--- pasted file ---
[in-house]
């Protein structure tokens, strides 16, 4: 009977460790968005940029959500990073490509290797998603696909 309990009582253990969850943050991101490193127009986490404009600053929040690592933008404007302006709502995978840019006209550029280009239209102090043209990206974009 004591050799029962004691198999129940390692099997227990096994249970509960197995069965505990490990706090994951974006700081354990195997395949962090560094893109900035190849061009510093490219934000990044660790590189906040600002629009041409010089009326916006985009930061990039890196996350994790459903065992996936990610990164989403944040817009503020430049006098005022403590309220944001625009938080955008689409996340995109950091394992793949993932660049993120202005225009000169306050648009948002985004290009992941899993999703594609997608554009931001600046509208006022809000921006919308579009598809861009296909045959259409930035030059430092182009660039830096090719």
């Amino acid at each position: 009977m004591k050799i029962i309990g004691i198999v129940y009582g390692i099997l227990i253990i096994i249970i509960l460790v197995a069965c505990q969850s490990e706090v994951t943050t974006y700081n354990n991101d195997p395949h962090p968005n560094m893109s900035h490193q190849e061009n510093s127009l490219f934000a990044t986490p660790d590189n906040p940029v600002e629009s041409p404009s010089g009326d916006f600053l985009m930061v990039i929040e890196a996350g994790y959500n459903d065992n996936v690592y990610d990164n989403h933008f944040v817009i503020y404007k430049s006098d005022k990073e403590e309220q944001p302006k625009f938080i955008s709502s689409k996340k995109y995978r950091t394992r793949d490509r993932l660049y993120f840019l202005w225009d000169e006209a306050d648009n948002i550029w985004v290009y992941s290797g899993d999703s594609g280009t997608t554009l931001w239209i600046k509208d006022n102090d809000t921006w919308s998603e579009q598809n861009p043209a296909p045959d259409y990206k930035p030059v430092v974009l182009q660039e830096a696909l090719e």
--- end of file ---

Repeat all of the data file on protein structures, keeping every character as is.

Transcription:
[in-house]
């Protein structure tokens, strides 16, 4: 009977460790968005940029959500990073490509290797998603696909 309990009582253990969850943050991101490193127009986490404009600053929040690592933008404007302006709502995978840019006209550029280009239209102090043209990206974009 004591050799029962004691198999129940390692099997227990096994249970509960197995069965505990490990706090994951974006700081354990195997395949962090560094893109900035190849061009510093490219934000990044660790590189906040600002629009041409010089009326916006985009930061990039890196996350994790459903065992996936990610990164989403944040817009503020430049006098005022403590309220944001625009938080955008689409996340995109950091394992793949993932660049993120202005225009000169306050648009948002985004290009992941899993999703594609997608554009931001600046509208006022809000921006919308579009598809861009296909045959259409930035030059430092182009660039830096090719």
């Amino acid at each position: 009977m004591k050799i029962i309990g004691i198999v129940y009582g390692i099997l227990i253990i096994i249970i509960l460790v197995a069965c505990q969850s490990e706090v994951t943050t974006y700081n354990n991101d195997p395949h962090p968005n560094m893109s900035h490193q190849e061009n510093s127009l490219f934000a990044t986490p660790d590189n906040p940029v600002e629009s041409p404009s010089g009326d916006f600053l985009m930061v990039i929040e890196a996350g994790y959500n459903d065992n996936v690592y990610d990164n989403h933008f944040v817009i503020y404007k430049s006098d005022k990073e403590e309220q944001p302006k625009f938080i955008s709502s689409k996340k995109y995978r950091t394992r793949d490509r993932l660049y993120f840019l202005w225009d000169e006209a306050d648009n948002i550029w985004v290009y992941s290797g899993d999703s594609g280009t997608t554009l931001w239209i600046k509208d006022n102090d809000t921006w919308s998603e579009q598809n861009p043209a296909p045959d259409y990206k930035p030059v430092v974009l182009q660039e830096a696909l090719e």